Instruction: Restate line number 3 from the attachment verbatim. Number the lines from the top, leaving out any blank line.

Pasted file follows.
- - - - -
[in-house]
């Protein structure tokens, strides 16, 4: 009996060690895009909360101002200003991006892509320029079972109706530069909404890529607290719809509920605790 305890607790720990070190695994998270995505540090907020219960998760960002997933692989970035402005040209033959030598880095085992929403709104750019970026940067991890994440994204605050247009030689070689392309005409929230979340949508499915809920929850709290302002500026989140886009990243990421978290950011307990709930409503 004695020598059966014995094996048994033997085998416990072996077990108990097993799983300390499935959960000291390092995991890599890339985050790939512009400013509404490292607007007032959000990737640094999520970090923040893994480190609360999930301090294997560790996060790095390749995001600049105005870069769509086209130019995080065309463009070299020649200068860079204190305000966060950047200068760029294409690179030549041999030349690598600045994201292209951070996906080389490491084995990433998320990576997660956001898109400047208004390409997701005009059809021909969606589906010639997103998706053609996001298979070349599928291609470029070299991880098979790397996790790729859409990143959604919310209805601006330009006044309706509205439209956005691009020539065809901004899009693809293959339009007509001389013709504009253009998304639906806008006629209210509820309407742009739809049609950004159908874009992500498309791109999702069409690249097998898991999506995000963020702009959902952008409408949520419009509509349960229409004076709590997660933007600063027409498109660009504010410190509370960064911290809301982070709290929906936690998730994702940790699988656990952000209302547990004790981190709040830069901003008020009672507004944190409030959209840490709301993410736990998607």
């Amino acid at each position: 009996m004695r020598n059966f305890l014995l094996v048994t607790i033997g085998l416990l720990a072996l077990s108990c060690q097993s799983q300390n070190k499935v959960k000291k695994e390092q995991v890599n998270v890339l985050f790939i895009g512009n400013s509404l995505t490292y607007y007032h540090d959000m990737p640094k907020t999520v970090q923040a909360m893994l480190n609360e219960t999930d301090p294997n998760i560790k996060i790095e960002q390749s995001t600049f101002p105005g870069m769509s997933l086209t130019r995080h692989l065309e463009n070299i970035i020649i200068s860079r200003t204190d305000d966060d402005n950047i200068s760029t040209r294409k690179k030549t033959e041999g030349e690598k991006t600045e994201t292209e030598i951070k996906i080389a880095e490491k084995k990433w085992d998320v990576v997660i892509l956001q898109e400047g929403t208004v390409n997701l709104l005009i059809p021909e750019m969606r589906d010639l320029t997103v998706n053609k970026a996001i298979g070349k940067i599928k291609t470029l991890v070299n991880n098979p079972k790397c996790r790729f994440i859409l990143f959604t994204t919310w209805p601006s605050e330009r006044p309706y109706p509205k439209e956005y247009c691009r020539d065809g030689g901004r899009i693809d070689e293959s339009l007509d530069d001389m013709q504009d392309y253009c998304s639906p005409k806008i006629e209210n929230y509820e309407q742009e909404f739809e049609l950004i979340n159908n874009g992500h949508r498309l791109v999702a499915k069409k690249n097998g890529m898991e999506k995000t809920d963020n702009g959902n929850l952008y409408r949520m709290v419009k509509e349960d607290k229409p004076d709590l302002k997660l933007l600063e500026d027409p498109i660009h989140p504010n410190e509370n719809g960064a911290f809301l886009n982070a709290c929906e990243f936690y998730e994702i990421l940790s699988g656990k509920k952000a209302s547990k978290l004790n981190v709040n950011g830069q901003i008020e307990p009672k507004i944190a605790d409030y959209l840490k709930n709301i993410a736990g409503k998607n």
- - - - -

């Amino acid at each position: 009996m004695r020598n059966f305890l014995l094996v048994t607790i033997g085998l416990l720990a072996l077990s108990c060690q097993s799983q300390n070190k499935v959960k000291k695994e390092q995991v890599n998270v890339l985050f790939i895009g512009n400013s509404l995505t490292y607007y007032h540090d959000m990737p640094k907020t999520v970090q923040a909360m893994l480190n609360e219960t999930d301090p294997n998760i560790k996060i790095e960002q390749s995001t600049f101002p105005g870069m769509s997933l086209t130019r995080h692989l065309e463009n070299i970035i020649i200068s860079r200003t204190d305000d966060d402005n950047i200068s760029t040209r294409k690179k030549t033959e041999g030349e690598k991006t600045e994201t292209e030598i951070k996906i080389a880095e490491k084995k990433w085992d998320v990576v997660i892509l956001q898109e400047g929403t208004v390409n997701l709104l005009i059809p021909e750019m969606r589906d010639l320029t997103v998706n053609k970026a996001i298979g070349k940067i599928k291609t470029l991890v070299n991880n098979p079972k790397c996790r790729f994440i859409l990143f959604t994204t919310w209805p601006s605050e330009r006044p309706y109706p509205k439209e956005y247009c691009r020539d065809g030689g901004r899009i693809d070689e293959s339009l007509d530069d001389m013709q504009d392309y253009c998304s639906p005409k806008i006629e209210n929230y509820e309407q742009e909404f739809e049609l950004i979340n159908n874009g992500h949508r498309l791109v999702a499915k069409k690249n097998g890529m898991e999506k995000t809920d963020n702009g959902n929850l952008y409408r949520m709290v419009k509509e349960d607290k229409p004076d709590l302002k997660l933007l600063e500026d027409p498109i660009h989140p504010n410190e509370n719809g960064a911290f809301l886009n982070a709290c929906e990243f936690y998730e994702i990421l940790s699988g656990k509920k952000a209302s547990k978290l004790n981190v709040n950011g830069q901003i008020e307990p009672k507004i944190a605790d409030y959209l840490k709930n709301i993410a736990g409503k998607n």